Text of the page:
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Worshiping Govardhana Hill.
One day, Krishna saw that the cowherd men were busily preparing to perform a sacrifice to Indra, the king of heaven. Being omniscient, Krishna knew the whole situation, and He wanted to cut down Indra’s false pride, as well as curtail such activities by His devotees.
Therefore, He humbly inquired, “My dear father, please explain what this is all about. If this is a sacrifice, then for whom is it intended and what is the expected result? I am very curious to learn all about this.”
At first, Nanda Maharaja simply remained silent, thinking that such a small boy would not be able to understand the intricacies of the sacrifice.
Krishna persisted, however, saying, “Dear father, for a saintly person there are no secrets, because he sees all others as equal to himself. He has no false conception of ‘mine’ and ‘another’s’, and he does not consider who is friend, enemy, or neutral. And, even if one is not so elevated, he will not neglect one who is a friend.”
“In this world, when people perform activities, sometimes they understand what they are doing and sometimes they do not. Those who properly understand what they are doing achieve success, whereas ignorant persons fail to do so. Therefore, please explain to Me clearly what you are doing. Is it some ceremony based upon shastra, or is it simply done as a tradition?”
Nanda Maharaja replied, “The great Lord Indra is the controller of rain and the clouds are his personal representatives. The fact is, sufficient rain provides happiness and sustenance to all creatures. Not only us- many people worship Indra by offering grain and other paraphernalia, which, after all, are produced by rain. This sacrifice is based on tradition, and anyone who rejects it out of lust, enmity, fear or greed will certainly fail to achieve good fortune.”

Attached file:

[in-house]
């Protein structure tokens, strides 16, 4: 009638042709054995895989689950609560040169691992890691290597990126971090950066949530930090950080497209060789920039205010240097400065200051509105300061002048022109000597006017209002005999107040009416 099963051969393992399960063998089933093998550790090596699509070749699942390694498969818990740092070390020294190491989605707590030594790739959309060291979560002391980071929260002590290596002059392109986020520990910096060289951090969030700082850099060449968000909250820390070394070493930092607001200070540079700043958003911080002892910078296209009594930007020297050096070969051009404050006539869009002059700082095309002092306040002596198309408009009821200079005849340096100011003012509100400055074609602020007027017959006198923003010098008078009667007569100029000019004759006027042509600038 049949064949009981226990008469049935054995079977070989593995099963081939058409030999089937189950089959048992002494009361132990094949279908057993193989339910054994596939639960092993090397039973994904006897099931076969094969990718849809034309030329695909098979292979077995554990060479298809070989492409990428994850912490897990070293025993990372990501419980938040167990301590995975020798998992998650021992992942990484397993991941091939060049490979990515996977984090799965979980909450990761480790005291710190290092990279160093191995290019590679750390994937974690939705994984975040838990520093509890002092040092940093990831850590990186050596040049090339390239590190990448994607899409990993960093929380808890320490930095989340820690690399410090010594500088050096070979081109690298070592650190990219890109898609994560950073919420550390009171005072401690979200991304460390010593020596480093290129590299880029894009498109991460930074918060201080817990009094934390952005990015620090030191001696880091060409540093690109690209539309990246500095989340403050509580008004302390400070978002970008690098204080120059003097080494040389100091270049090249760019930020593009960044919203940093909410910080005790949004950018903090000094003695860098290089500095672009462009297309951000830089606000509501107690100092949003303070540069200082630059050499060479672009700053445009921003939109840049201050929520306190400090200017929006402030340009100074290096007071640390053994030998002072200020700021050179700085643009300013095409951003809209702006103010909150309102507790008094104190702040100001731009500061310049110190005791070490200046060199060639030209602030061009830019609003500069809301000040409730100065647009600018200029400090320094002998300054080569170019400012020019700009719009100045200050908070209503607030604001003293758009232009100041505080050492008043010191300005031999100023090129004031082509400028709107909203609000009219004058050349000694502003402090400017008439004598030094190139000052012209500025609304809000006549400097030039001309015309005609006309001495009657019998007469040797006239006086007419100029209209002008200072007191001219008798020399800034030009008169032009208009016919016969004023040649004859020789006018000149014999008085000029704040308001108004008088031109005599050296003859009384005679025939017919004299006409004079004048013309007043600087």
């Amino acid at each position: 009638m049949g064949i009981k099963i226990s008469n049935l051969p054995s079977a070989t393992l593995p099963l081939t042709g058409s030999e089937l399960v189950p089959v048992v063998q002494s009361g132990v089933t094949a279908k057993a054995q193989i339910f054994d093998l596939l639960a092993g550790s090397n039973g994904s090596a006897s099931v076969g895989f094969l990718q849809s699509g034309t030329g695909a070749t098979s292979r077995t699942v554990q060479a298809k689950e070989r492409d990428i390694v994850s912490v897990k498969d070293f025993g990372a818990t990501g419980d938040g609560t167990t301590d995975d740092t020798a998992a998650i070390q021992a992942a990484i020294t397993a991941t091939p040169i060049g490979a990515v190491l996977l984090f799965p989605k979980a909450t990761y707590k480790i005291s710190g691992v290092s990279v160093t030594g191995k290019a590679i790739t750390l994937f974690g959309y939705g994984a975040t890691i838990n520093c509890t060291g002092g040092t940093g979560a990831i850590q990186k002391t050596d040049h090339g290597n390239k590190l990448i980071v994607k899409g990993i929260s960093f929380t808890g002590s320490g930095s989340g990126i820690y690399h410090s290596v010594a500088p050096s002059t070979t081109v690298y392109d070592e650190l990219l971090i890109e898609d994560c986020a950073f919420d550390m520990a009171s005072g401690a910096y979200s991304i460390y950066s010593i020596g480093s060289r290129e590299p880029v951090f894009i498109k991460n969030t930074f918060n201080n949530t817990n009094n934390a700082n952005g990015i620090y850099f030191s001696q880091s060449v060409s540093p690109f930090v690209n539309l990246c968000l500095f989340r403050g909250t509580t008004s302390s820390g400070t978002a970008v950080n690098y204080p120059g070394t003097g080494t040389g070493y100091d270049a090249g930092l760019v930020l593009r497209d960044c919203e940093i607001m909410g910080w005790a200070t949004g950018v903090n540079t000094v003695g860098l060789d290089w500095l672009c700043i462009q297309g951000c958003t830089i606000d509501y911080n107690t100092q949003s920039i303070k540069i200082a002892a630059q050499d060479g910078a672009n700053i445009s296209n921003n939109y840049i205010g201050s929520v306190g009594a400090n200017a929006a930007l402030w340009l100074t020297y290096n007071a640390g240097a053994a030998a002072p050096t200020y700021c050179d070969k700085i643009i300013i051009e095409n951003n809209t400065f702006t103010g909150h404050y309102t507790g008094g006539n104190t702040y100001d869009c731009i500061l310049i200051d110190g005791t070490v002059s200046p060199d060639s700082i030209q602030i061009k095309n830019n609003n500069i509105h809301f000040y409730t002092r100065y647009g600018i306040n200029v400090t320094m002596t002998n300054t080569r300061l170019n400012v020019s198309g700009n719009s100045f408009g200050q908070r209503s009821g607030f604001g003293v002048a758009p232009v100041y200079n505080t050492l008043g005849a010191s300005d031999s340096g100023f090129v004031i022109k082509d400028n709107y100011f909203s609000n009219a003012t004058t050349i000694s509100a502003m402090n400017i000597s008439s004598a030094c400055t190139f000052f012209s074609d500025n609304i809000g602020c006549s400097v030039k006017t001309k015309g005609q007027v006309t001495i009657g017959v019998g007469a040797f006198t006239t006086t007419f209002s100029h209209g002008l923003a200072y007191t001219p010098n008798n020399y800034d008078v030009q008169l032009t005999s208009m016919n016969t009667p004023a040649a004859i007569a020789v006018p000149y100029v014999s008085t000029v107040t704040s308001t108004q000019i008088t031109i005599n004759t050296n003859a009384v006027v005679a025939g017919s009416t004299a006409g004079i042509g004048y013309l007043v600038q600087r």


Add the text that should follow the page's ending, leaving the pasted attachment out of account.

Krishna replied in such a way as to arouse Indra’s anger, for he had become greatly proud of his position. Krishna said, “It is by the force of karma that one is born, and it is by karma alone that he meets death. Happiness, distress, fear and the sense of security all are the effects of karma.” (Thus minimizing the importance of the demigods, Krishna expounded karma-mimamsa philosophy, which is basically atheism with a belief in reincarnation.)
Nanda Maharaja and the others objected, however, saying that without satisfying the demigods, mere work could not give one the desired result.
To refute this, Lord Krishna said, “Even if there is some supreme controller who awards the results of activities, He still depends upon the performers’ engaging in such activity. After all, one could not bestow a fruitive result if no fruitive act was performed. Because Indra cannot affect anyone’s destiny, what is the use in worshiping him? Every living entity is under the control of his acquired nature. This is true for not only human beings, but for the demigods as well.”
This argument neglects one obvious point- that the laws of karma do not work independently, for they are creations of the Supreme Lord. The Supreme Personality of Godhead has very dexterously formulated and applied the laws of material nature governing punishment and reward for human behavior. It is done in such a way that the living entity is discouraged from sin and encouraged toward goodness, without any infringement upon his free will.
Lord Krishna continued, “Therefore, one should worship the work itself, that is determined by one’s conditioned nature. If one thing (work) is actually sustaining our lives, but we take shelter of something else (Indra), how can we benefit? We would be like an unfaithful woman who never achieves any real benefit by consorting with her paramour.”